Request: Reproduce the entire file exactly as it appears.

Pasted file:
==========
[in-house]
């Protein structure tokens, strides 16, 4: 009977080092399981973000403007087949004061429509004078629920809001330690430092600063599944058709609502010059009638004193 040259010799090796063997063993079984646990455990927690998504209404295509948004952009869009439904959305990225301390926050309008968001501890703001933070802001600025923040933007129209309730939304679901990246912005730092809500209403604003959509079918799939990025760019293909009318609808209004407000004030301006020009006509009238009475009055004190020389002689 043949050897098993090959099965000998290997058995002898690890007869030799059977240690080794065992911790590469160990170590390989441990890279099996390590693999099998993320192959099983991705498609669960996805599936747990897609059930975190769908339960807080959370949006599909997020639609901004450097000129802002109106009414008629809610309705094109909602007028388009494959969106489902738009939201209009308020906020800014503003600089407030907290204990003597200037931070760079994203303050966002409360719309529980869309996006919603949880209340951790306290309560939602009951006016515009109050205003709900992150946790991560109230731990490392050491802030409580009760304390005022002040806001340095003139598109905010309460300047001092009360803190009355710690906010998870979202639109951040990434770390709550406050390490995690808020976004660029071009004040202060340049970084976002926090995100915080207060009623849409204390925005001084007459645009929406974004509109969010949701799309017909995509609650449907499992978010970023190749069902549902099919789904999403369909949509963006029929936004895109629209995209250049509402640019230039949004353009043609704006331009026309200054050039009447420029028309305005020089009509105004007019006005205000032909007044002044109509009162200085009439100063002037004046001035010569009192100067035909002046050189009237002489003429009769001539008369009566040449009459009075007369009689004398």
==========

[in-house]
């Protein structure tokens, strides 16, 4: 009977080092399981973000403007087949004061429509004078629920809001330690430092600063599944058709609502010059009638004193 040259010799090796063997063993079984646990455990927690998504209404295509948004952009869009439904959305990225301390926050309008968001501890703001933070802001600025923040933007129209309730939304679901990246912005730092809500209403604003959509079918799939990025760019293909009318609808209004407000004030301006020009006509009238009475009055004190020389002689 043949050897098993090959099965000998290997058995002898690890007869030799059977240690080794065992911790590469160990170590390989441990890279099996390590693999099998993320192959099983991705498609669960996805599936747990897609059930975190769908339960807080959370949006599909997020639609901004450097000129802002109106009414008629809610309705094109909602007028388009494959969106489902738009939201209009308020906020800014503003600089407030907290204990003597200037931070760079994203303050966002409360719309529980869309996006919603949880209340951790306290309560939602009951006016515009109050205003709900992150946790991560109230731990490392050491802030409580009760304390005022002040806001340095003139598109905010309460300047001092009360803190009355710690906010998870979202639109951040990434770390709550406050390490995690808020976004660029071009004040202060340049970084976002926090995100915080207060009623849409204390925005001084007459645009929406974004509109969010949701799309017909995509609650449907499992978010970023190749069902549902099919789904999403369909949509963006029929936004895109629209995209250049509402640019230039949004353009043609704006331009026309200054050039009447420029028309305005020089009509105004007019006005205000032909007044002044109509009162200085009439100063002037004046001035010569009192100067035909002046050189009237002489003429009769001539008369009566040449009459009075007369009689004398």